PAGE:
5 Habits for a Healthier Brain (and Life)
I started having seizures when I was around 5—the kind of seizures you see in the movies: fall-flat-on-the-ground-shaking-like-you’re-electrocuted-eyes-rolling-to-the-top-of-your-head seizures. These kind of seizures are now called tonic-clonic seizures, but when I was a little girl, they were called “grand mal” seizures, which means “the big bad.” Perhaps they changed the name because calling something “the big bad” isn’t very hopeful for patients. No one is really sure why I started to have them, but it made me curious at an early age to figure out how this mushy mass inside our skull works.
So I started to study neuroscience after I had an EEG (electroencephalogram) at age 11. They stuck hundreds of little wires with glue-like substance onto my scalp. I looked like an alien child from the sci-fi novel Dune—but it led me to wonder: What are they measuring? Why? and How can I control these things called brain waves and electrical pulses? As you can imagine, it’s scary to have one of those deathlike seizures and think you have no control over them. That’s when science became my savior. I later discovered that these seizures could possibly be controlled without mind-numbing-zombie-behavior-inducing medication. At age 15, without my doctor’s or parents’ knowledge, I stopped taking that medication and haven’t been on it since.
Along the way to earning my Ph.D. in Clinical Psychology, participating in neuroscientific studies and working at the UCLA Neuropsychiatric Institute, I learned how we can all expand the capacity of our brain, not only to self-heal, but also to grow in ways we never imagined were possible.
So I’ve gathered my five top habits for neurological growth. These habits have eliminated those kinds of seizures for me. I still need to be careful—breaking my good habits will indeed have consequences. But in the last 25 years, I’ve only had two tonic-clonic seizures.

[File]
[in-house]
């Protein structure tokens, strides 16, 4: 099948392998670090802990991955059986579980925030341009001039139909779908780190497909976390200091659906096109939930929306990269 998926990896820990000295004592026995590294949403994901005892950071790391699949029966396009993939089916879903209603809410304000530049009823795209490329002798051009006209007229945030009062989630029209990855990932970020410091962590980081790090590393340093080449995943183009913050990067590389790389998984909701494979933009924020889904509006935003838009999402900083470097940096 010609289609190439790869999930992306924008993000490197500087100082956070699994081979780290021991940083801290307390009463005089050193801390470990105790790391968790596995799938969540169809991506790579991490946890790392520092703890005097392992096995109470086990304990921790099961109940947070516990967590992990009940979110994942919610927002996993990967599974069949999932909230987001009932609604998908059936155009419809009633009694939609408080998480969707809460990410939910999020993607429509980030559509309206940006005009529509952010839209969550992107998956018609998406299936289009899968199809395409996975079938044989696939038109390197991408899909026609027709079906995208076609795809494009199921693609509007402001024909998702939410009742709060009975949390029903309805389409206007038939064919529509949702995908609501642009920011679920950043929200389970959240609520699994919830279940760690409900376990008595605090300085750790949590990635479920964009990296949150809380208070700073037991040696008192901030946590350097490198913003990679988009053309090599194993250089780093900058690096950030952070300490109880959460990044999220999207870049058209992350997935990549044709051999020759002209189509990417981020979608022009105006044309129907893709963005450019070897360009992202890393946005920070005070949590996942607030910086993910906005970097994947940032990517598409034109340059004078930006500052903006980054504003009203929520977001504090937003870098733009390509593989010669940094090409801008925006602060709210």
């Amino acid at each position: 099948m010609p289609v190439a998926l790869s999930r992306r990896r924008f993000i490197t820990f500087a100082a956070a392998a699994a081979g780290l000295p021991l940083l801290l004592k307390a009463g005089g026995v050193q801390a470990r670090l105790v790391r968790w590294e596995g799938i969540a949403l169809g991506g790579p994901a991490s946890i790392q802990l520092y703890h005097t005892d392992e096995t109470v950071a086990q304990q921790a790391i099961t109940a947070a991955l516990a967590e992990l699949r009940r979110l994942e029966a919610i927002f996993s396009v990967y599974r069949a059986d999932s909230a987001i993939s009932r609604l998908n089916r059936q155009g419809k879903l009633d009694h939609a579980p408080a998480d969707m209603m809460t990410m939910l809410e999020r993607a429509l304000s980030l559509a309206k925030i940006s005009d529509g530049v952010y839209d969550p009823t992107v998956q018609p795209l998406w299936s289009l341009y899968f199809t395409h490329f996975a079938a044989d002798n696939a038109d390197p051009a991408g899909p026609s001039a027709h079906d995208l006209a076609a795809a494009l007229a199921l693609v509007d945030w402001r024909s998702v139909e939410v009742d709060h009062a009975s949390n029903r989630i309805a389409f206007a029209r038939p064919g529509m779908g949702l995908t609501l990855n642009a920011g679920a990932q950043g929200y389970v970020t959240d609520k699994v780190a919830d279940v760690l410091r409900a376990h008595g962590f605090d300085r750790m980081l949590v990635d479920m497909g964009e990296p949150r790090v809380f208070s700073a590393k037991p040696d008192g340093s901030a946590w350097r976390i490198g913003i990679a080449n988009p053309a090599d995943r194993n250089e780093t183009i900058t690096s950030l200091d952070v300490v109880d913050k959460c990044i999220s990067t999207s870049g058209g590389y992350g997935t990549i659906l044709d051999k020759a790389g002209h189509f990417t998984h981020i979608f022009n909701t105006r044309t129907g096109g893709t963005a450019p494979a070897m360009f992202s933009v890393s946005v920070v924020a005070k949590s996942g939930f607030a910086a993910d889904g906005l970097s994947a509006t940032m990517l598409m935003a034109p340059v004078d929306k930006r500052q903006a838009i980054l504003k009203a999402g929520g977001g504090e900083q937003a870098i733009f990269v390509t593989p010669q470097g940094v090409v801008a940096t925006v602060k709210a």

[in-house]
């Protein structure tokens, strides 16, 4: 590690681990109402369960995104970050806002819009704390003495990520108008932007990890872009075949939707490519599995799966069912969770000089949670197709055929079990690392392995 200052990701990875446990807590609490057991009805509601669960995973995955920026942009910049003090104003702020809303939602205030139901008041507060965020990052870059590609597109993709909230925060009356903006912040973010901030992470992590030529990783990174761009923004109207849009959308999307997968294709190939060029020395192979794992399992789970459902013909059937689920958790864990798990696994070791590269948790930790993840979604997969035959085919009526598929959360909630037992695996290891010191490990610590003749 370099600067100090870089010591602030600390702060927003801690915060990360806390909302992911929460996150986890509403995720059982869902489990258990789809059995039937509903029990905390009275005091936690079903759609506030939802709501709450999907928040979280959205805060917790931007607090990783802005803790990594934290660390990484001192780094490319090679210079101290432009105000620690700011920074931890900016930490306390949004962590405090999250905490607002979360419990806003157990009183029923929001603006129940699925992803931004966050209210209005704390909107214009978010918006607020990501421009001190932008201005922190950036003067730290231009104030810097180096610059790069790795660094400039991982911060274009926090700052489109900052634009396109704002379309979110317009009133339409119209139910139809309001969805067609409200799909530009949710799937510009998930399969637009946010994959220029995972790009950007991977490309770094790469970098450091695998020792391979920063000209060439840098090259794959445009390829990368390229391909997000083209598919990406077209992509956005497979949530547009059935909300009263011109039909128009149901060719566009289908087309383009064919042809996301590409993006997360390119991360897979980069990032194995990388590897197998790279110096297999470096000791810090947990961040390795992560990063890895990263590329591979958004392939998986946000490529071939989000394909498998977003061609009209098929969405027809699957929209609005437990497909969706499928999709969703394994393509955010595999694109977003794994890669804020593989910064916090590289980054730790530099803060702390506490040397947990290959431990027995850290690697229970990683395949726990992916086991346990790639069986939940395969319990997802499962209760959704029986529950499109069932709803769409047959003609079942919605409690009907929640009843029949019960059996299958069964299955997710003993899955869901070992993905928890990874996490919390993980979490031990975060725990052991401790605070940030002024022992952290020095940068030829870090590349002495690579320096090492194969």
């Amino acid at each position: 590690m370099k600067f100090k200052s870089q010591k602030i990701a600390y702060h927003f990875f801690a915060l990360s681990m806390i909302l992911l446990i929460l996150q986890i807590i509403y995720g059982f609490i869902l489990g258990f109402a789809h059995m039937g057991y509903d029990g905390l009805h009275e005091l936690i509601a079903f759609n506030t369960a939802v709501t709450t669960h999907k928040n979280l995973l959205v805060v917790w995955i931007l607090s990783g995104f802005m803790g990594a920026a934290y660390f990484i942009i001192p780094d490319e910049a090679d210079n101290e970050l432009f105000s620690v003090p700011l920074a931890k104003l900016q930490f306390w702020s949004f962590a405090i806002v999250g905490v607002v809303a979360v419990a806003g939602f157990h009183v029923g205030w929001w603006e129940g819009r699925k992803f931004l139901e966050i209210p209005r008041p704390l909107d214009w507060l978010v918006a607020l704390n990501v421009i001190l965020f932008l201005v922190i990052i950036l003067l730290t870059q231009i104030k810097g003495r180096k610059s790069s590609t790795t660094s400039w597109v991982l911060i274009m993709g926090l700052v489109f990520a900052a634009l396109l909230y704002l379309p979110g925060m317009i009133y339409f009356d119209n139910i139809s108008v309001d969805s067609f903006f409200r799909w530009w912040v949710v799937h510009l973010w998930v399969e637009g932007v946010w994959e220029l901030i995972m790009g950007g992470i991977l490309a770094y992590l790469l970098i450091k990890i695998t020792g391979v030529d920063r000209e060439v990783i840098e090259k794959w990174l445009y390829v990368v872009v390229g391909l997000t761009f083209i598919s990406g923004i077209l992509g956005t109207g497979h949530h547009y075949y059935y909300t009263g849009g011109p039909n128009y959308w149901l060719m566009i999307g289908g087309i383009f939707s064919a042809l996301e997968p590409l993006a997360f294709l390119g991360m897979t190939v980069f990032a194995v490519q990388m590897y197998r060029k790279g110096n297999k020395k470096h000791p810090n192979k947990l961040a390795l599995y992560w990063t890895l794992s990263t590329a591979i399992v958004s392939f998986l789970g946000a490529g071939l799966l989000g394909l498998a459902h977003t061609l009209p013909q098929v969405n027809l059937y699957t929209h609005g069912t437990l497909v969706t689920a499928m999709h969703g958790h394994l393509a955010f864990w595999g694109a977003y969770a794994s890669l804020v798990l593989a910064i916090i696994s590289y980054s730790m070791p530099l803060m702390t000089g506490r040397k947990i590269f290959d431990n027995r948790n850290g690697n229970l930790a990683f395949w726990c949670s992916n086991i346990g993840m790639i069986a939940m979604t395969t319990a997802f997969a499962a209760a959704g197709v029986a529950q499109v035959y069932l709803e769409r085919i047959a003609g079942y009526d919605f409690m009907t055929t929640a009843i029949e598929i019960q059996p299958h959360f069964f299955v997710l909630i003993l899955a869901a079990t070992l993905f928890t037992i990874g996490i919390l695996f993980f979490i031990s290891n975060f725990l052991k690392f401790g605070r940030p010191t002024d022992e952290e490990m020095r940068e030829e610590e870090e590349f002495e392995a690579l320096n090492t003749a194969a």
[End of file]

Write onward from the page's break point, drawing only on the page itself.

For you, these habits will reduce your stress significantly, increase your brain’s gray matter, tap into your subconscious mind for problem solving and reveal incredible potential.
Here are five daily habits that you can incorporate into your routine, starting today:
1. Sleep to reduce stress.
Ever wonder what happens to all of the stress we accumulate during the day? That car that almost hit you? Your child screaming at you? Even the unconscious stress of self-judgment? Where does it go?
Your beautiful brain collects it and saves it for when you dream to process away. Let me repeat: When you sleep, you process stress and trauma. So, one of the simplest and most effective things you can do is to get your full seven to nine hours of shut-eye each and every day.
2. Rise with the sun.
Your brain uses a cluster of nerve cells called the suprachiasmatic nucleus, located in your hypothalamus to regulate something called “circadian rhythm.” Circadian rhythm is the “master clock” in your brain that syncs all your body’s clocks. Abnormal circadian rhythm is associated with obesity, diabetes, depression, sleep disorders, hormone dysregulation, bipolar disorder and seasonal affective disorder.
In other words, wake up when the sun does—no more sleeping in! If you are a parent, this habit will come naturally as most kids naturally wake with the sun and are happy to be your alarm clock.
3. Take fish oil.
Fish oil has positive benefits on brain health. My kids go for the hard-core fermented cod liver stuff, and somehow we’ve apparently cemented this into them so well over the years that they ask for it daily although it tastes awful. They take it by the spoonful, but you can also get it in capsule form, which has a pleasant lemon aftertaste.
4. Be mindful and meditate.
Meditation taps into your subconscious mind (just below consciousness) and has innumerable neurological benefits. Not sure how to be mindful on an everyday basis and want an easy way to meditate? I like Headspace—it’s like a “gym membership” for your mind. With its meditation and mindfulness techniques, you can train your mind for a happier, healthier, more enjoyable life.
5. Make yourself uncomfortable.
Your brain needs novelty to grow. How do you know when you’re doing something that’s “new enough”? When it feels uncomfortable, awkward, weird, strange or it scares you. By doing things daily that are out of your comfort zone, you allow your brain to develop new branches on its neuron tree (also called dendritic pathways) instead of shriveling up into a sad dried out tree stump.
Truth be told, I could write a book on this, and I live my entire life around this premise. And although there are many more habits I’d like to see you develop, start with these. After all, can you imagine how incredible it would be if we all lived to our potential?